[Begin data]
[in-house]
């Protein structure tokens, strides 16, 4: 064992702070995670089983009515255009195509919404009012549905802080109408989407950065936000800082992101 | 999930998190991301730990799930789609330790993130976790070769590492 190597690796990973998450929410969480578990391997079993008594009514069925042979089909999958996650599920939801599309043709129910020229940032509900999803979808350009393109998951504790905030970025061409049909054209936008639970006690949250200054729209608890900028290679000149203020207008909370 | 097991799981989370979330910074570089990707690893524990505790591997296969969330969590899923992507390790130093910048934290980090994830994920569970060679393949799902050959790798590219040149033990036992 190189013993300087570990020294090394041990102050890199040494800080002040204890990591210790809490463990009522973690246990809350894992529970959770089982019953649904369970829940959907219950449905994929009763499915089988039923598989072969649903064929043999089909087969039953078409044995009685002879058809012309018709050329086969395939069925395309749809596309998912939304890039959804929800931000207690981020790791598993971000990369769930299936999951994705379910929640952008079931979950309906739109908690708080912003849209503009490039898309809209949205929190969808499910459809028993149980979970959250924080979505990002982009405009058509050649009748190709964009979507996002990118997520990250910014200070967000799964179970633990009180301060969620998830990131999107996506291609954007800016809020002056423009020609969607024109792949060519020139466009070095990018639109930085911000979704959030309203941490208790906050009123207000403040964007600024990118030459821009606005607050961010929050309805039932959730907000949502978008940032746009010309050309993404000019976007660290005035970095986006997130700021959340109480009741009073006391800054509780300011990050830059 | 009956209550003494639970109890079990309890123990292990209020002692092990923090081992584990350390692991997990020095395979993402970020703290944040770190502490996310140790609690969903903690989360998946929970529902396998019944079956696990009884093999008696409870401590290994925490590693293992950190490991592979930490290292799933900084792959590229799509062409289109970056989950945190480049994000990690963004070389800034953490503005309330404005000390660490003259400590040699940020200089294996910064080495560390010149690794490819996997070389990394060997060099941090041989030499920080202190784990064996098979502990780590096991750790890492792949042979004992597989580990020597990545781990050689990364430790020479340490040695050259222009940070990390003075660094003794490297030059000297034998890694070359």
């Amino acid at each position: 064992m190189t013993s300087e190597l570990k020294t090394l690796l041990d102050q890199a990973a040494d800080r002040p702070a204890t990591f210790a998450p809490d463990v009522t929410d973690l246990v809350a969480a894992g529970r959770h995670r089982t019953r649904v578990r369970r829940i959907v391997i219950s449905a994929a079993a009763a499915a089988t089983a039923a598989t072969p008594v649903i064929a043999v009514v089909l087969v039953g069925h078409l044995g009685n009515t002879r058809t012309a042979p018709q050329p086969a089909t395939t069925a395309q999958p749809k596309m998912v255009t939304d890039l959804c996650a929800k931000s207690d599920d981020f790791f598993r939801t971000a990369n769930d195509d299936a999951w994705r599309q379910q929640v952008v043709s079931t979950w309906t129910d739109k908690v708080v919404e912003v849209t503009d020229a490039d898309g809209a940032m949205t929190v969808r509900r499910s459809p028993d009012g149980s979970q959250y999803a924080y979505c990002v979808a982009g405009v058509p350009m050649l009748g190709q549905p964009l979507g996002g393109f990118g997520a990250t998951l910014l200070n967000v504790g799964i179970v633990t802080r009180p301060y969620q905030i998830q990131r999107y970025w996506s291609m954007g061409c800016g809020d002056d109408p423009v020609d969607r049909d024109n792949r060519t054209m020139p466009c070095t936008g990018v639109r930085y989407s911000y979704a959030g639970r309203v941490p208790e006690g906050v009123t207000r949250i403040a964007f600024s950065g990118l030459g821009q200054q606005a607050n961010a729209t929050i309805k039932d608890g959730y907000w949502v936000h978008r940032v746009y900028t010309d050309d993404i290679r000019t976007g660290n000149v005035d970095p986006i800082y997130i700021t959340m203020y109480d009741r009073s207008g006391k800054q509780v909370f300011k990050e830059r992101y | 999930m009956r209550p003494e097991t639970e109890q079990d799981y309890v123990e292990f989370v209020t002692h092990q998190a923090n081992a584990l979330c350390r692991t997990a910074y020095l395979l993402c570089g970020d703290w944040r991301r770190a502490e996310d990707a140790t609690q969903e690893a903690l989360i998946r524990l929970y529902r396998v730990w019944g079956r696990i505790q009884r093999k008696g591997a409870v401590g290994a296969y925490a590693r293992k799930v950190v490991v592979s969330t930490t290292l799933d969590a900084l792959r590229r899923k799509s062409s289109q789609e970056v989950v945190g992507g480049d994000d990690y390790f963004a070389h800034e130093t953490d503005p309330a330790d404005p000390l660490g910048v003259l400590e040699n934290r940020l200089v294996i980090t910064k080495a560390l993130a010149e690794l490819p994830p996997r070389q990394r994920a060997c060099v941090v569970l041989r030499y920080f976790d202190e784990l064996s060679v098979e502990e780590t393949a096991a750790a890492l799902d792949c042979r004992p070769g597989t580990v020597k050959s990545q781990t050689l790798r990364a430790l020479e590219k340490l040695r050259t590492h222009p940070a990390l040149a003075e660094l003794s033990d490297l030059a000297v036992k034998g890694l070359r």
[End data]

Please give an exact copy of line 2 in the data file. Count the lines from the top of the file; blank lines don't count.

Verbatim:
């Protein structure tokens, strides 16, 4: 064992702070995670089983009515255009195509919404009012549905802080109408989407950065936000800082992101 | 999930998190991301730990799930789609330790993130976790070769590492 190597690796990973998450929410969480578990391997079993008594009514069925042979089909999958996650599920939801599309043709129910020229940032509900999803979808350009393109998951504790905030970025061409049909054209936008639970006690949250200054729209608890900028290679000149203020207008909370 | 097991799981989370979330910074570089990707690893524990505790591997296969969330969590899923992507390790130093910048934290980090994830994920569970060679393949799902050959790798590219040149033990036992 190189013993300087570990020294090394041990102050890199040494800080002040204890990591210790809490463990009522973690246990809350894992529970959770089982019953649904369970829940959907219950449905994929009763499915089988039923598989072969649903064929043999089909087969039953078409044995009685002879058809012309018709050329086969395939069925395309749809596309998912939304890039959804929800931000207690981020790791598993971000990369769930299936999951994705379910929640952008079931979950309906739109908690708080912003849209503009490039898309809209949205929190969808499910459809028993149980979970959250924080979505990002982009405009058509050649009748190709964009979507996002990118997520990250910014200070967000799964179970633990009180301060969620998830990131999107996506291609954007800016809020002056423009020609969607024109792949060519020139466009070095990018639109930085911000979704959030309203941490208790906050009123207000403040964007600024990118030459821009606005607050961010929050309805039932959730907000949502978008940032746009010309050309993404000019976007660290005035970095986006997130700021959340109480009741009073006391800054509780300011990050830059 | 009956209550003494639970109890079990309890123990292990209020002692092990923090081992584990350390692991997990020095395979993402970020703290944040770190502490996310140790609690969903903690989360998946929970529902396998019944079956696990009884093999008696409870401590290994925490590693293992950190490991592979930490290292799933900084792959590229799509062409289109970056989950945190480049994000990690963004070389800034953490503005309330404005000390660490003259400590040699940020200089294996910064080495560390010149690794490819996997070389990394060997060099941090041989030499920080202190784990064996098979502990780590096991750790890492792949042979004992597989580990020597990545781990050689990364430790020479340490040695050259222009940070990390003075660094003794490297030059000297034998890694070359």